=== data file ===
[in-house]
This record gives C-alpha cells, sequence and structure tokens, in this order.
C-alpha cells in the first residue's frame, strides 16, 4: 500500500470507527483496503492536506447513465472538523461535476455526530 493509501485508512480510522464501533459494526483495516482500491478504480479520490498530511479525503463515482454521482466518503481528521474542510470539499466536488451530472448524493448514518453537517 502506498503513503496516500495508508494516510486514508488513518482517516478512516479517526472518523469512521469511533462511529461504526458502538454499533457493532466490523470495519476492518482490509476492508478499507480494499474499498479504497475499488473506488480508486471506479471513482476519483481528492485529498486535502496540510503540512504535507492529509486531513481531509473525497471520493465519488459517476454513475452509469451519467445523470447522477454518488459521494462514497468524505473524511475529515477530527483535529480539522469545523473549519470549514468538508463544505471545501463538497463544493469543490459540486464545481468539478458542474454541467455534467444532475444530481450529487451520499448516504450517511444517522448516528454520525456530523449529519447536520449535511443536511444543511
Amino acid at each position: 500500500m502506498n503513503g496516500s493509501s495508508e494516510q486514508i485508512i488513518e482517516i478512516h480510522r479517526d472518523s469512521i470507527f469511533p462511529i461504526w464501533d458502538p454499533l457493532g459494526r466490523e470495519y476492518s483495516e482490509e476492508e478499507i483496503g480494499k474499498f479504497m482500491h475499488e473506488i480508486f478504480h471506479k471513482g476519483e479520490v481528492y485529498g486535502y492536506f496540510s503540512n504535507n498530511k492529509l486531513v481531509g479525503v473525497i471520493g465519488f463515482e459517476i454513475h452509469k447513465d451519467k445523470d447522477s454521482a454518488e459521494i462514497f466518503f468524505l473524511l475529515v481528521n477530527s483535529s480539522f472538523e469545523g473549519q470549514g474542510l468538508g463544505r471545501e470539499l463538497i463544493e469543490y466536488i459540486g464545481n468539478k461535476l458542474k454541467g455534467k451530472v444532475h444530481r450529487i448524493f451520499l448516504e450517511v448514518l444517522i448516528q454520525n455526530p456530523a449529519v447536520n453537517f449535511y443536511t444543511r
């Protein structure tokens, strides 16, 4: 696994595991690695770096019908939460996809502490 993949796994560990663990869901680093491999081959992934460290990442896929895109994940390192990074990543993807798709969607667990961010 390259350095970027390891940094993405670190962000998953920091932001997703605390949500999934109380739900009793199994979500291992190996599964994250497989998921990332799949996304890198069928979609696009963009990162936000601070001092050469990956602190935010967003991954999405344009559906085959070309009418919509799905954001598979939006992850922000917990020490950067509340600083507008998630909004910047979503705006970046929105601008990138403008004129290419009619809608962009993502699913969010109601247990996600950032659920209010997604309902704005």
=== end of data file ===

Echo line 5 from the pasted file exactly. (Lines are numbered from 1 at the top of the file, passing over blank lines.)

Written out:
């Protein structure tokens, strides 16, 4: 696994595991690695770096019908939460996809502490 993949796994560990663990869901680093491999081959992934460290990442896929895109994940390192990074990543993807798709969607667990961010 390259350095970027390891940094993405670190962000998953920091932001997703605390949500999934109380739900009793199994979500291992190996599964994250497989998921990332799949996304890198069928979609696009963009990162936000601070001092050469990956602190935010967003991954999405344009559906085959070309009418919509799905954001598979939006992850922000917990020490950067509340600083507008998630909004910047979503705006970046929105601008990138403008004129290419009619809608962009993502699913969010109601247990996600950032659920209010997604309902704005």